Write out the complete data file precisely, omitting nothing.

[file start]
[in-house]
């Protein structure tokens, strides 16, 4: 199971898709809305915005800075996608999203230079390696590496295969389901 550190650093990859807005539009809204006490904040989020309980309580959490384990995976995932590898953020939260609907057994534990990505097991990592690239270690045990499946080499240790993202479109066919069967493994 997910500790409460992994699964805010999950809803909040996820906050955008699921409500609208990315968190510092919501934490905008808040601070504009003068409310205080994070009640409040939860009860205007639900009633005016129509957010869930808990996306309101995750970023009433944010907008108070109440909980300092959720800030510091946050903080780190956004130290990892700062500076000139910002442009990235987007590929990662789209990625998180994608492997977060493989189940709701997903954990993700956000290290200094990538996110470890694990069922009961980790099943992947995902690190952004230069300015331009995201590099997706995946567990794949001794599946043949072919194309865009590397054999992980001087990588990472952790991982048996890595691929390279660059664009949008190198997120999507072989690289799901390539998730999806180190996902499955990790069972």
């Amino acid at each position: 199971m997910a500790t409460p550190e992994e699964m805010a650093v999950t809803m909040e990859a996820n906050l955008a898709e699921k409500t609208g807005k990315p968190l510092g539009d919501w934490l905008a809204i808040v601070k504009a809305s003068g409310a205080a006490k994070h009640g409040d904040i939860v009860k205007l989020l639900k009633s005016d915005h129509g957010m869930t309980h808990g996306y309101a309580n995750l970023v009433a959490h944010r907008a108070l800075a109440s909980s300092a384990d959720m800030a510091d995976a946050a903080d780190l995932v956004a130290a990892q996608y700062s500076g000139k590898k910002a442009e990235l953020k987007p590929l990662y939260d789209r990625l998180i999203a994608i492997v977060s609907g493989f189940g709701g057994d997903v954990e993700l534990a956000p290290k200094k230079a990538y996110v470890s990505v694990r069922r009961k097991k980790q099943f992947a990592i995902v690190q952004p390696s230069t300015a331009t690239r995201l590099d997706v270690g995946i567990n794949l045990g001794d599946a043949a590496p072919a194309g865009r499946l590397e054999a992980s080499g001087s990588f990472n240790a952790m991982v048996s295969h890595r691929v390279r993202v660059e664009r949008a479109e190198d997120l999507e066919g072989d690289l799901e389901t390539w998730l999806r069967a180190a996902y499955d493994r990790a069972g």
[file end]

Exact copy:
[in-house]
């Protein structure tokens, strides 16, 4: 199971898709809305915005800075996608999203230079390696590496295969389901 550190650093990859807005539009809204006490904040989020309980309580959490384990995976995932590898953020939260609907057994534990990505097991990592690239270690045990499946080499240790993202479109066919069967493994 997910500790409460992994699964805010999950809803909040996820906050955008699921409500609208990315968190510092919501934490905008808040601070504009003068409310205080994070009640409040939860009860205007639900009633005016129509957010869930808990996306309101995750970023009433944010907008108070109440909980300092959720800030510091946050903080780190956004130290990892700062500076000139910002442009990235987007590929990662789209990625998180994608492997977060493989189940709701997903954990993700956000290290200094990538996110470890694990069922009961980790099943992947995902690190952004230069300015331009995201590099997706995946567990794949001794599946043949072919194309865009590397054999992980001087990588990472952790991982048996890595691929390279660059664009949008190198997120999507072989690289799901390539998730999806180190996902499955990790069972």
């Amino acid at each position: 199971m997910a500790t409460p550190e992994e699964m805010a650093v999950t809803m909040e990859a996820n906050l955008a898709e699921k409500t609208g807005k990315p968190l510092g539009d919501w934490l905008a809204i808040v601070k504009a809305s003068g409310a205080a006490k994070h009640g409040d904040i939860v009860k205007l989020l639900k009633s005016d915005h129509g957010m869930t309980h808990g996306y309101a309580n995750l970023v009433a959490h944010r907008a108070l800075a109440s909980s300092a384990d959720m800030a510091d995976a946050a903080d780190l995932v956004a130290a990892q996608y700062s500076g000139k590898k910002a442009e990235l953020k987007p590929l990662y939260d789209r990625l998180i999203a994608i492997v977060s609907g493989f189940g709701g057994d997903v954990e993700l534990a956000p290290k200094k230079a990538y996110v470890s990505v694990r069922r009961k097991k980790q099943f992947a990592i995902v690190q952004p390696s230069t300015a331009t690239r995201l590099d997706v270690g995946i567990n794949l045990g001794d599946a043949a590496p072919a194309g865009r499946l590397e054999a992980s080499g001087s990588f990472n240790a952790m991982v048996s295969h890595r691929v390279r993202v660059e664009r949008a479109e190198d997120l999507e066919g072989d690289l799901e389901t390539w998730l999806r069967a180190a996902y499955d493994r990790a069972g």